Many have 'First' in their names, but Bear Marsh is the original
By Josh Ellerbrock
Published in News on October 20, 2013 1:50 AM
The Bear Marsh Baptist Church today.
The Bear Marsh Baptist Church in 1896.
Ann Byrd, one of the longest running members of Bear Marsh Baptist Church, works on the church bulletin board with her granddaughter, Ava, Friday.
MOUNT OLIVE -- There are First Baptist churches, and then there is "The First" Baptist church -- the progenitor, the predecessor, the true "mother church" of the rest of Baptist churches, older than the United States itself -- Bear Marsh Baptist Church located down in Duplin County.
A simple cube-shaped building settled up on a small hill with a manicured lawn, Bear Marsh Baptist Church has seen thousands of church members come and go in its 250 years of history.
According to documents written by church historian Austin House, church members originally from Bear Marsh Baptist Church helped create Pleasant Plains Baptist Church near Seven Springs, Prospect Baptist Church near Albertson (neither still exist), Johnson Baptist Church, Kenansville Baptist Church, Mount Olive First Baptist Church, Concord Baptist Church, Faison Baptist Church, Falling Creek Baptist Church and a Baptist church in Waynesborough which later became the Goldsboro First Baptist Church.
The church is
celebrating its 250th birthday with a
The worship service will start at 10 a.m., a luncheon will be immediately following and a song service will start at 2 p.m.
The church (and the rest of the subsequent Baptist churches in the area) started when five men and five women requested the help in the establishment of a
Baptist Church. At that request, some "brethren" from Pitt County sent Elders John Nobles and Jeremiah Rhame down to Duplin. With their help, the first iteration of the church, a simple log meeting house, was built 100 yards from the building's current location. A graveyard now marks the spot.
By 1790, the first building burnt down and parishioners built a new meeting house (this one was made of longleaf pine times and chap board siding) at the location the church currently stands. Church members moved the site to have better access to a newly built dirt road.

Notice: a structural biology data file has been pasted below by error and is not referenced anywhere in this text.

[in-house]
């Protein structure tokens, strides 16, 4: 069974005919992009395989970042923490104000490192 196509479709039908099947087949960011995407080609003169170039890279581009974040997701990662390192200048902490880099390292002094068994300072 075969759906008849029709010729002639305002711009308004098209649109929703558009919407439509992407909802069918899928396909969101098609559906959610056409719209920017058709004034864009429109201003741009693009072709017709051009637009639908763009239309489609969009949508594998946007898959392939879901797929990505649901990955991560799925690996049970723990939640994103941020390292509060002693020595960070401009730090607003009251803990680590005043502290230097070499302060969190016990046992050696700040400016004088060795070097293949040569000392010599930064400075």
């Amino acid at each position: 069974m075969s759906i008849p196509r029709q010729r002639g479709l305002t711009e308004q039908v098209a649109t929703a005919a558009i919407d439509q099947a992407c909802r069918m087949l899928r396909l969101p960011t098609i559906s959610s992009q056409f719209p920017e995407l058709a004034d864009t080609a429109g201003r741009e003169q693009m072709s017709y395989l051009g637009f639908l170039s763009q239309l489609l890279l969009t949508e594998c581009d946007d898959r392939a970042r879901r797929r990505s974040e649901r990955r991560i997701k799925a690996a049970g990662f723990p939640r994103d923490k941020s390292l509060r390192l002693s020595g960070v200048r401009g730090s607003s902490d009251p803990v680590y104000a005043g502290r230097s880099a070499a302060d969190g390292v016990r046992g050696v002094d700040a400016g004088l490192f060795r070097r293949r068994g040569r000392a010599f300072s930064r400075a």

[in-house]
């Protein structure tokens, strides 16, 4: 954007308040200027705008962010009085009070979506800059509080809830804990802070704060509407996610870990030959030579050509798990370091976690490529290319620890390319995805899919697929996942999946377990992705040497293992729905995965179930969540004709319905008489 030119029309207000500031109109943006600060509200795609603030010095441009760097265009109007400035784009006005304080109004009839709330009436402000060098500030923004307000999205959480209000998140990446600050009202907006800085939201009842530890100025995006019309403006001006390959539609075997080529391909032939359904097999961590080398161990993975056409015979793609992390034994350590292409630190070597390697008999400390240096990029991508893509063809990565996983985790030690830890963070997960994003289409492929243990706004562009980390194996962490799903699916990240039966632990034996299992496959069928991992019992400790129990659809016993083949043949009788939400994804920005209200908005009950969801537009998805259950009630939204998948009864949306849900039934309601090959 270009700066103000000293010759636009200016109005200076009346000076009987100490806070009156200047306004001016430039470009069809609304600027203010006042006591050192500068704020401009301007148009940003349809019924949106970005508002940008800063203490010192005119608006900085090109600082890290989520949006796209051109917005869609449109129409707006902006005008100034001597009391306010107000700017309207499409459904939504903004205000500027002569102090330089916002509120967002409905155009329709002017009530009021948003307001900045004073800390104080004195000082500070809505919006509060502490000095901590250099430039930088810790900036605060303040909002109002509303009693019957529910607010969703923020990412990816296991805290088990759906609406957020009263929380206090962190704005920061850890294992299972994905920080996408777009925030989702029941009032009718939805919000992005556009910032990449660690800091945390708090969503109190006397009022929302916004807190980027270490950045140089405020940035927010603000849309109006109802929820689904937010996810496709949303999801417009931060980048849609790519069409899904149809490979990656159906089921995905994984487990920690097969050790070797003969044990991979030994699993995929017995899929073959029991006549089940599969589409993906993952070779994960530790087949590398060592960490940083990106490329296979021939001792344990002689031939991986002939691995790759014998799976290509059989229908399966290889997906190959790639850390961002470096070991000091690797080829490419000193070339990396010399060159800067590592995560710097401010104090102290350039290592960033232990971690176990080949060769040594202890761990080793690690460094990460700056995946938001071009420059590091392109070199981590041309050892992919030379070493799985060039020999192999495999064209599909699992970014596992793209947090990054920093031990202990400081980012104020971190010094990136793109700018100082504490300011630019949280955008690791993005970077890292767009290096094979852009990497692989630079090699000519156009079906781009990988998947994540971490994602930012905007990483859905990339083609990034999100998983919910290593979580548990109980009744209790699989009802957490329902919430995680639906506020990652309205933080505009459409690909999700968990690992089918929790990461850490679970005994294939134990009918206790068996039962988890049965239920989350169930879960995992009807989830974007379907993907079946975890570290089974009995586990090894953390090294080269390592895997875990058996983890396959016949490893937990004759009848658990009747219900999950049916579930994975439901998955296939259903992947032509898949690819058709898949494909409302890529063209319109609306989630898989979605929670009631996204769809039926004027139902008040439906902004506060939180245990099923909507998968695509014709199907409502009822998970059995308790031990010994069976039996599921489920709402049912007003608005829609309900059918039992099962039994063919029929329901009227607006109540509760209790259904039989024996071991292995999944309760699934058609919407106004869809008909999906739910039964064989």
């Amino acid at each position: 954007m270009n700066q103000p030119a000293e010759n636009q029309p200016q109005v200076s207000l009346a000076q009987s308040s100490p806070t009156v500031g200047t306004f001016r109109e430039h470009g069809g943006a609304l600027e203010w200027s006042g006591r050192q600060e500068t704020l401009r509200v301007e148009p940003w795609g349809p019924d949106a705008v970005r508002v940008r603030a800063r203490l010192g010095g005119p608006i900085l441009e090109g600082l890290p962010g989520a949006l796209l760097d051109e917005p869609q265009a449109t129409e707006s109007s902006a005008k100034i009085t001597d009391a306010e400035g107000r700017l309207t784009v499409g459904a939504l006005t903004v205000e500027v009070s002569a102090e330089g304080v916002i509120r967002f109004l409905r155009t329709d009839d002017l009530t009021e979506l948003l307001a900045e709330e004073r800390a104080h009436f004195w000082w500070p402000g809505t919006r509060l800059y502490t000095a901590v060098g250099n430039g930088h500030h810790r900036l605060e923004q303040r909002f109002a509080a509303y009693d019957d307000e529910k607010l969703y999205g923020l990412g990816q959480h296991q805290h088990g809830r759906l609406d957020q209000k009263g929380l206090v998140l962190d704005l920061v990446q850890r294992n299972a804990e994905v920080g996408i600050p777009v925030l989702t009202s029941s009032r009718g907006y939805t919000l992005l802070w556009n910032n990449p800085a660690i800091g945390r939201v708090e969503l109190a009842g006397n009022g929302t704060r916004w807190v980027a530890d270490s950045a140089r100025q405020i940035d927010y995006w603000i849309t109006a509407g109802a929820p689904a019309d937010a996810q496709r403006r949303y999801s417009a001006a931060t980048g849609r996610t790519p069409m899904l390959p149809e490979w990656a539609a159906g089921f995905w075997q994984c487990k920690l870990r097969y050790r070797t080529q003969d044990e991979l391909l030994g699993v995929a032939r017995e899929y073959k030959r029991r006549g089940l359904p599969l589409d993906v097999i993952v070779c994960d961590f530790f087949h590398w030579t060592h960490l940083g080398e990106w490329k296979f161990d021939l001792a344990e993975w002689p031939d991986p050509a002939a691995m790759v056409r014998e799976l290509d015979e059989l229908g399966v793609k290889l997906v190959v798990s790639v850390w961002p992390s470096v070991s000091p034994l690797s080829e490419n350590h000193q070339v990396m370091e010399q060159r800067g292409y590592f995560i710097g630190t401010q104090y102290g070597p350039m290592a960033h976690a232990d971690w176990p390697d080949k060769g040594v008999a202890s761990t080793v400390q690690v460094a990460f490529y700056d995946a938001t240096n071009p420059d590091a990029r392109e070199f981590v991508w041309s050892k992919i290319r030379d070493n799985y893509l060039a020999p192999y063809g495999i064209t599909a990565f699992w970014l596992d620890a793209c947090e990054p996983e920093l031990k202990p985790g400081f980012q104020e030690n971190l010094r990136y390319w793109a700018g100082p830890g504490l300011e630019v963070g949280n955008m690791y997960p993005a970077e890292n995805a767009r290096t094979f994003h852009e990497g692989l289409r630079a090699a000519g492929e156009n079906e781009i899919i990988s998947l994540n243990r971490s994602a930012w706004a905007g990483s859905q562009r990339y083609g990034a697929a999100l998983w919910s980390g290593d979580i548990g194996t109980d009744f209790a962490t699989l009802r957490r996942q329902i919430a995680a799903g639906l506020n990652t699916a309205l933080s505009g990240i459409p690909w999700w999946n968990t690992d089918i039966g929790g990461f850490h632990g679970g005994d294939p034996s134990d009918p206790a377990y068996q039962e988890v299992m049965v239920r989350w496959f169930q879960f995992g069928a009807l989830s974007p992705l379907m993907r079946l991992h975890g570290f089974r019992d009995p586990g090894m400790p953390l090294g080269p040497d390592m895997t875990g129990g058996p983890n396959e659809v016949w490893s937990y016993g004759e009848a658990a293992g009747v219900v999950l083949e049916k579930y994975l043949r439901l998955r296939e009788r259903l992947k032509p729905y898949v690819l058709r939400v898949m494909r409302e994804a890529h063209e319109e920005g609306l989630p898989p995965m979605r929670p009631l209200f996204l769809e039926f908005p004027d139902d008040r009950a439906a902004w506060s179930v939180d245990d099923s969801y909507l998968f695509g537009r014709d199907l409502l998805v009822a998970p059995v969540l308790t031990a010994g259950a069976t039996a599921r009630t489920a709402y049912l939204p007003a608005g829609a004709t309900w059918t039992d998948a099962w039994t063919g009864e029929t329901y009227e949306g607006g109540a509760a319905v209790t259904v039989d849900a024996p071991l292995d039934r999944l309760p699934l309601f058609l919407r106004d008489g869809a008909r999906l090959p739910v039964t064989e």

In 1833, the second meeting house burned down, and the third meeting house was built. Some argue that another fire burned down that meeting house 20 years later.
Bear Marsh historian, Austin House, disagrees with that assertion. House said that by the 1850s the church's membership, more than 350 people, required an expansion of the church to fit the growth.
And that frame still stands as the current church building. But there have been some major renovations.
That first major renovation happened in 1900 with the removal of the slave balcony and its support structure made out of heavy timber.
At that time, the ceiling of the church was lowered; the upper section of the church was closed off, and the top windows were boarded up.
In 1926, John "B." Faulk entered the history of Bear Marsh Baptist Church.
Finding someone with firsthand knowledge of 250 years of church history is sadly impossible, but if 87-year-old John (known as "B") Faulk had lived that long, he would have gladly recounted it with his wandering storytelling style.
Sitting in a leather recliner, listening to soft gospels on the radio with a WWII magazine sitting on his lap, Faulk started his story with what he knew of his parents, who moved down to Duplin County back in 1900 (Faulk wasn't alive at the time).
Faulk's story began with his mother complaining about the removal of the slave
balcony -- a point of contention in the church between the historical-minded members and the progressives.
Faulk said the church lost something when they took out the balcony, and it wasn't just the historical importance. Back then, tolling the bells never shook the church, and now there's a rattle to the structure, he claims.